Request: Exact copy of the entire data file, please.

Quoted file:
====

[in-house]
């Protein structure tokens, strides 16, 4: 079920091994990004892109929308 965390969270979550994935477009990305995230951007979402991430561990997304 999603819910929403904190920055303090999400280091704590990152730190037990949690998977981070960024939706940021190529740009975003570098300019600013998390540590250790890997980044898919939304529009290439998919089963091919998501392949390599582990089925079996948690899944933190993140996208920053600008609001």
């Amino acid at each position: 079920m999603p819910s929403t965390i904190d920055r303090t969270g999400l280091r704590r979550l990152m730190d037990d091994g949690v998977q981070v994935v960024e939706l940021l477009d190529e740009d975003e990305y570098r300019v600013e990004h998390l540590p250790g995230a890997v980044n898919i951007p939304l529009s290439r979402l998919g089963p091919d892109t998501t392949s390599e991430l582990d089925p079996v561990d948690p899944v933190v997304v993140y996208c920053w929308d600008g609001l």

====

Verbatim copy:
[in-house]
């Protein structure tokens, strides 16, 4: 079920091994990004892109929308 965390969270979550994935477009990305995230951007979402991430561990997304 999603819910929403904190920055303090999400280091704590990152730190037990949690998977981070960024939706940021190529740009975003570098300019600013998390540590250790890997980044898919939304529009290439998919089963091919998501392949390599582990089925079996948690899944933190993140996208920053600008609001």
């Amino acid at each position: 079920m999603p819910s929403t965390i904190d920055r303090t969270g999400l280091r704590r979550l990152m730190d037990d091994g949690v998977q981070v994935v960024e939706l940021l477009d190529e740009d975003e990305y570098r300019v600013e990004h998390l540590p250790g995230a890997v980044n898919i951007p939304l529009s290439r979402l998919g089963p091919d892109t998501t392949s390599e991430l582990d089925p079996v561990d948690p899944v933190v997304v993140y996208c920053w929308d600008g609001l």